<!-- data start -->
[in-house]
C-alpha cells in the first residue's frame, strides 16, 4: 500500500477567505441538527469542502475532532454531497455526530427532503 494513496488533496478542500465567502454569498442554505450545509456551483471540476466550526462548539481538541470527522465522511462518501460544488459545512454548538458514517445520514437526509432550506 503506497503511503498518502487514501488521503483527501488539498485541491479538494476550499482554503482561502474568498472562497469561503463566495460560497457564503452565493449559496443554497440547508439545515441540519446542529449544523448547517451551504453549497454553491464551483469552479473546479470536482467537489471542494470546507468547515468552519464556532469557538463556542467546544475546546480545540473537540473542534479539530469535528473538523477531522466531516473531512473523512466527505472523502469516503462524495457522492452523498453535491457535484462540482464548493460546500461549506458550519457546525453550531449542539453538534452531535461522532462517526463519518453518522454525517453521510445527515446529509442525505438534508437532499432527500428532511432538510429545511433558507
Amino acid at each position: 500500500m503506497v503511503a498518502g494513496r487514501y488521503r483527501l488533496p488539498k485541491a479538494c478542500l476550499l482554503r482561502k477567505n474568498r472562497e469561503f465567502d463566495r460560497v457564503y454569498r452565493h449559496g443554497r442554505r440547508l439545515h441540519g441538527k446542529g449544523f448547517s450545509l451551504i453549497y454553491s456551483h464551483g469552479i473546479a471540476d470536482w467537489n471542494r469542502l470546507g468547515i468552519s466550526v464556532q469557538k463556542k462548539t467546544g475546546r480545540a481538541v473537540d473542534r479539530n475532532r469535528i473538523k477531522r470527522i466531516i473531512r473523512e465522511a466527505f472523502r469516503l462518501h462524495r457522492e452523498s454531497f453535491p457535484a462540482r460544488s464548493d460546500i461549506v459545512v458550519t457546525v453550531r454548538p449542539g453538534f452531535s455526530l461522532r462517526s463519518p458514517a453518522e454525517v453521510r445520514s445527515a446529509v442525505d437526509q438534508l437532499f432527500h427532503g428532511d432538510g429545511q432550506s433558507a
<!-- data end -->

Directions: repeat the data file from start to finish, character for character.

[in-house]
C-alpha cells in the first residue's frame, strides 16, 4: 500500500477567505441538527469542502475532532454531497455526530427532503 494513496488533496478542500465567502454569498442554505450545509456551483471540476466550526462548539481538541470527522465522511462518501460544488459545512454548538458514517445520514437526509432550506 503506497503511503498518502487514501488521503483527501488539498485541491479538494476550499482554503482561502474568498472562497469561503463566495460560497457564503452565493449559496443554497440547508439545515441540519446542529449544523448547517451551504453549497454553491464551483469552479473546479470536482467537489471542494470546507468547515468552519464556532469557538463556542467546544475546546480545540473537540473542534479539530469535528473538523477531522466531516473531512473523512466527505472523502469516503462524495457522492452523498453535491457535484462540482464548493460546500461549506458550519457546525453550531449542539453538534452531535461522532462517526463519518453518522454525517453521510445527515446529509442525505438534508437532499432527500428532511432538510429545511433558507
Amino acid at each position: 500500500m503506497v503511503a498518502g494513496r487514501y488521503r483527501l488533496p488539498k485541491a479538494c478542500l476550499l482554503r482561502k477567505n474568498r472562497e469561503f465567502d463566495r460560497v457564503y454569498r452565493h449559496g443554497r442554505r440547508l439545515h441540519g441538527k446542529g449544523f448547517s450545509l451551504i453549497y454553491s456551483h464551483g469552479i473546479a471540476d470536482w467537489n471542494r469542502l470546507g468547515i468552519s466550526v464556532q469557538k463556542k462548539t467546544g475546546r480545540a481538541v473537540d473542534r479539530n475532532r469535528i473538523k477531522r470527522i466531516i473531512r473523512e465522511a466527505f472523502r469516503l462518501h462524495r457522492e452523498s454531497f453535491p457535484a462540482r460544488s464548493d460546500i461549506v459545512v458550519t457546525v453550531r454548538p449542539g453538534f452531535s455526530l461522532r462517526s463519518p458514517a453518522e454525517v453521510r445520514s445527515a446529509v442525505d437526509q438534508l437532499f432527500h427532503g428532511d432538510g429545511q432550506s433558507a